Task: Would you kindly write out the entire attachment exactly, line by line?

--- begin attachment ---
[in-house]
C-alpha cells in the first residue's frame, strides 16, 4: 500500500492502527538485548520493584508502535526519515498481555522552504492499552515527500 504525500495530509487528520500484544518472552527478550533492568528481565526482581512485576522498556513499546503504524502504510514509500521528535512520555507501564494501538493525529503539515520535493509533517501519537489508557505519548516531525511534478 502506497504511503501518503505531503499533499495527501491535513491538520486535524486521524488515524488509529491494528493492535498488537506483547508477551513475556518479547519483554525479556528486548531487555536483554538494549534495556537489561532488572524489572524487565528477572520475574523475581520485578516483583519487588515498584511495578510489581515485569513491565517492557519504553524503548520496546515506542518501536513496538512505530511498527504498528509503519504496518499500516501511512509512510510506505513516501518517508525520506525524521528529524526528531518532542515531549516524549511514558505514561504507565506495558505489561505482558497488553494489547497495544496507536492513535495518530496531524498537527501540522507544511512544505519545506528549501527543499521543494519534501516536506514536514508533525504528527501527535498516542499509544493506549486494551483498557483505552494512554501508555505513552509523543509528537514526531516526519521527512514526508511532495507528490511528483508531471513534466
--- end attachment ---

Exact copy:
[in-house]
C-alpha cells in the first residue's frame, strides 16, 4: 500500500492502527538485548520493584508502535526519515498481555522552504492499552515527500 504525500495530509487528520500484544518472552527478550533492568528481565526482581512485576522498556513499546503504524502504510514509500521528535512520555507501564494501538493525529503539515520535493509533517501519537489508557505519548516531525511534478 502506497504511503501518503505531503499533499495527501491535513491538520486535524486521524488515524488509529491494528493492535498488537506483547508477551513475556518479547519483554525479556528486548531487555536483554538494549534495556537489561532488572524489572524487565528477572520475574523475581520485578516483583519487588515498584511495578510489581515485569513491565517492557519504553524503548520496546515506542518501536513496538512505530511498527504498528509503519504496518499500516501511512509512510510506505513516501518517508525520506525524521528529524526528531518532542515531549516524549511514558505514561504507565506495558505489561505482558497488553494489547497495544496507536492513535495518530496531524498537527501540522507544511512544505519545506528549501527543499521543494519534501516536506514536514508533525504528527501527535498516542499509544493506549486494551483498557483505552494512554501508555505513552509523543509528537514526531516526519521527512514526508511532495507528490511528483508531471513534466